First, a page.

Authors: Pamela Aidan
Tags: #Fiction, #Historical, #Literary, #General, #Romance
The squire pushed back his chair from the dinner table and suggested, with a broad wink, that the gentlemen might enjoy a bit of something that his business agent had acquired for those of discriminating taste. It awaited them in his card room; would they be pleased to accompany him? Darcy rose along with the other gentlemen, at the same time anxious and loath to leave for reasons he preferred not to explore.
After accepting his glass of very illegal French brandy, he turned to discover himself being observed by an older man on whose countenance there played a look of interest. At Darcy’s involuntary stiffening, the look transformed into one of bemusement, and Darcy received, to his astonishment, a salute from the man. In puzzlement, he returned the salute, lifting his glass in like manner, and tipped a few drops down his throat. The brandy was excellent, and Darcy closed his eyes momentarily, the better to appreciate its warming glow. When he opened them, he beheld the beaming face of his host.
“Mr. Darcy, I venture to claim that even you have not often partaken of such a fine example of the distiller’s art!” The squire barely paused for Darcy’s assent before continuing, “I only wish that we could get American tobacco as easily as French brandy.”
“We could, if it were British tobacco again,” bellowed the major, coming across the room to join them. “I say, be done with all the palavering. Show them the business ends of our cannon in their capital’s streets and put an end to this nonsense! United States! Phaugh! Mark me, sir. They’ll be marching on Canada colony if someone at St. James’s does not mind more than the cut of his waistcoat. When I was there in ’seventy-nine…” Thereupon ensued a heated discussion of the impending war, from which Darcy happily excused himself.
He found a comfortable chair in a quiet corner and settled back into its depths with no more purpose than to enjoy the truly fine brandy. Holding up his glass to catch the light from the lamp at his side, he noted with approval its delicate amber color and how it glittered deliciously, scattering the reflected light. Before the thought could be stopped, he was comparing its display with what he had observed in Miss Bennet’s eyes. He swiftly brought the glass down on the table.
he admonished himself under his breath as he shifted uneasily in the chair.
Wondering what had become of Bingley, he looked about, locating him near the fireplace conversing with the man who had saluted him and who thanks to his host he now knew to be Mr. Bennet. Darcy could well imagine how intensely Bingley was trying to gain the older man’s good opinion, for the earnestness on his face was almost painful to behold. Although Mr. Bennet appeared to be giving Bingley his equally earnest attention, Darcy thought he detected a glitter of sardonic amusement in his eye and was not entirely pleased. His sense of duty to his friend argued that he go to his rescue but, given his own curious exchange with the gentleman, Darcy felt a decided reluctance to intervene. He was only too thankful when the squire suggested that they rejoin the ladies.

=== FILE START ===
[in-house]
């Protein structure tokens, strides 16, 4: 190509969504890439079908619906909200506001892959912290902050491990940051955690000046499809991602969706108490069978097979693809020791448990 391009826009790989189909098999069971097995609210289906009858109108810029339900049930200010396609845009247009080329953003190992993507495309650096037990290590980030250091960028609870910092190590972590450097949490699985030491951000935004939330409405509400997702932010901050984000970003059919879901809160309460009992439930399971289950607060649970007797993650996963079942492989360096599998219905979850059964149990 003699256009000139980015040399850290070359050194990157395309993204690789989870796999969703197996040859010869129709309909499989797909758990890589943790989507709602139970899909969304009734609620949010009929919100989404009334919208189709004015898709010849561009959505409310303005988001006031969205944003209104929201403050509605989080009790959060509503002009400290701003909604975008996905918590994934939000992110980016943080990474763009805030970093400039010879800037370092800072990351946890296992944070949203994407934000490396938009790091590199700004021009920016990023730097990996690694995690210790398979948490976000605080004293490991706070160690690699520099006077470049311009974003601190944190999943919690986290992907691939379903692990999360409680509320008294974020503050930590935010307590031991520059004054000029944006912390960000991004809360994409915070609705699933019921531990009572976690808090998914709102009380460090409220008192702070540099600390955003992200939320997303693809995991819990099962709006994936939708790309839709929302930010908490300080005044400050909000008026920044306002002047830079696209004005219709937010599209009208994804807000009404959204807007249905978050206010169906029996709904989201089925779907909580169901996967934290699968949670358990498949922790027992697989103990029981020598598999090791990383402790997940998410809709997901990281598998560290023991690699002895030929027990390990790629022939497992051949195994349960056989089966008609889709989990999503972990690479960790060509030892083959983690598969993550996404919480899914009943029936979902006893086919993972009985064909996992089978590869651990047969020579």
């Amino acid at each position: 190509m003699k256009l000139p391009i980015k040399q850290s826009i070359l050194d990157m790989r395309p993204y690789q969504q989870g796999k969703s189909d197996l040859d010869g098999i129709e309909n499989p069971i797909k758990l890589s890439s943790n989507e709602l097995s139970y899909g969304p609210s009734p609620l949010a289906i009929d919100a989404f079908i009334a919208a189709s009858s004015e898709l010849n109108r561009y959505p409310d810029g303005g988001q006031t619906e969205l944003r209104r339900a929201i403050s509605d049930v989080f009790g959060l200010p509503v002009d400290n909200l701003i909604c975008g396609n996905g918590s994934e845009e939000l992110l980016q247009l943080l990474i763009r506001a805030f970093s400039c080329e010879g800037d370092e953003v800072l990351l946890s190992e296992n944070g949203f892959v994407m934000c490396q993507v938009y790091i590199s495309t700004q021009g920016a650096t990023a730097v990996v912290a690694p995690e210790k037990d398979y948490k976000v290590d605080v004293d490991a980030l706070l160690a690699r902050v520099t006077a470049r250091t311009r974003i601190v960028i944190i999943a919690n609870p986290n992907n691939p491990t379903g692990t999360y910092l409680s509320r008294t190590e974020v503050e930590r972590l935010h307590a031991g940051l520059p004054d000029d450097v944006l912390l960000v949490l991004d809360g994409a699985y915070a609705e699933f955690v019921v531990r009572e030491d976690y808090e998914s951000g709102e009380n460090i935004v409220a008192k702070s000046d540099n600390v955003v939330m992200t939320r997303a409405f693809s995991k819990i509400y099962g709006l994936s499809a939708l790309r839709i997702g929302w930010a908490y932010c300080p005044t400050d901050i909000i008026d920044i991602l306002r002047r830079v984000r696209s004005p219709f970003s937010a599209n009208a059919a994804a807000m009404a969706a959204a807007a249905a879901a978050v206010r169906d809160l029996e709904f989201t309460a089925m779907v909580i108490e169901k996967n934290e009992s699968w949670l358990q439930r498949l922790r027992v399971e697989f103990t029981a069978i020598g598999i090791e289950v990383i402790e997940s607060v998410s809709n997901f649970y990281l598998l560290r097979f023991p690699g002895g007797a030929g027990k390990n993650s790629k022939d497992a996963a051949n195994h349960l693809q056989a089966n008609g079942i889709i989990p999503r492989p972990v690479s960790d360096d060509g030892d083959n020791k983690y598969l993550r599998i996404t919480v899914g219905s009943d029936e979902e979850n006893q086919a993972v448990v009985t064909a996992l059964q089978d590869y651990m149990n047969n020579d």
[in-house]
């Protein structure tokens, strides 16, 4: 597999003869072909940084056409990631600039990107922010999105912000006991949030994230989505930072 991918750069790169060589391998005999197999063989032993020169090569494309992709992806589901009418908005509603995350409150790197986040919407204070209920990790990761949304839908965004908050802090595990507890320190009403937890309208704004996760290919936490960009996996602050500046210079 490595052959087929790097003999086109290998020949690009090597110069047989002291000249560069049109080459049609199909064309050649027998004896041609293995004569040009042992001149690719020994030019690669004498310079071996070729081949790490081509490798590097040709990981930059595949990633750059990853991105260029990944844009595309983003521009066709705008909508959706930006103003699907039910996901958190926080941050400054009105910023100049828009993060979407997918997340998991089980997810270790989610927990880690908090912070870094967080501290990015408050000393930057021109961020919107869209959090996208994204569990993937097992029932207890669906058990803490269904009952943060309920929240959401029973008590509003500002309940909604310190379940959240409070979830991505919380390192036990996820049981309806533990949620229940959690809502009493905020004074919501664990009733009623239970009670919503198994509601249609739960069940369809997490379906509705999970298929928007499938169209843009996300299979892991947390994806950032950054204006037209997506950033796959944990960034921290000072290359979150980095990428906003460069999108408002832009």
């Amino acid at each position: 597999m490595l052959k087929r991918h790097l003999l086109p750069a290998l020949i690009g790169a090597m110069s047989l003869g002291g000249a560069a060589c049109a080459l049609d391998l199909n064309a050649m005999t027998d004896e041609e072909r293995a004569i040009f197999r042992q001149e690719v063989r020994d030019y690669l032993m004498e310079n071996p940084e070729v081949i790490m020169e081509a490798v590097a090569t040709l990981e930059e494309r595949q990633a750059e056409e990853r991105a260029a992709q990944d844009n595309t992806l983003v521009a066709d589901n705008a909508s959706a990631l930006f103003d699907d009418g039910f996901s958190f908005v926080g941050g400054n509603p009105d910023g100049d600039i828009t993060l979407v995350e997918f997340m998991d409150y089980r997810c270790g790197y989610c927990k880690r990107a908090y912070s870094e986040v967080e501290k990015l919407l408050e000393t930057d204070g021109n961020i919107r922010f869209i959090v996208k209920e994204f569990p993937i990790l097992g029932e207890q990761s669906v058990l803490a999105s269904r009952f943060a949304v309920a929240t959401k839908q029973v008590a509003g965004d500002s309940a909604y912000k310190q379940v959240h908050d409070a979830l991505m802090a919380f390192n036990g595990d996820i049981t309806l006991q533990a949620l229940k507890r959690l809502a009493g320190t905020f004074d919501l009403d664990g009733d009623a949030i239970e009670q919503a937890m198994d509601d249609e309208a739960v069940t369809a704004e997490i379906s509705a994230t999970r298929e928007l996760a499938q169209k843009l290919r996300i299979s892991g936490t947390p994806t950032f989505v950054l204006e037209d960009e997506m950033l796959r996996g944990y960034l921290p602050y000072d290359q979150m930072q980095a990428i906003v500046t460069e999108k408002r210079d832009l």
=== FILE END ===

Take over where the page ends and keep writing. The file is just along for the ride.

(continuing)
The short distance down the hall from the room the gentlemen were quitting to the one they were entering seemed deceptive to Darcy, for the contrast between the two spoke of a journey between worlds. The card room had exuded the familiar atmosphere of masculine society: the aroma of brandy and pipe smoke, the creak and sigh of leather chairs, and the noble regard of hunting trophies from years past bending their gazes down from the walls upon a domain of men. Conversation swirled in the low-lit, wood-paneled room from horses and the hunt to the price of corn and talk of war. Understandings were reached, bargains struck, and connections made that would assure the peace and prosperity of the region for some time to come.
The world into which they were entering glowed in a myriad of candles, flowered wallpaper, and the sweet scent of tea and sherry. All bespoke a female society, whose unwritten rules and unpredictable behavior had never ceased to cause Darcy consternation. The exceeding amiability of his parents’ marriage and the good sense and excellent understanding of those whose company they had enjoyed had ill-prepared Darcy for the nuances of the drawing room or assembly hall. Prevarication and pretty, insincere speeches had not been part of his education. Such behavior had been uniformly regarded as unmanly and insulting. Yet upon his entrance into the wider world of his peers, he had discovered that their habitual use was expected and even praised, especially when the two sexes met in society.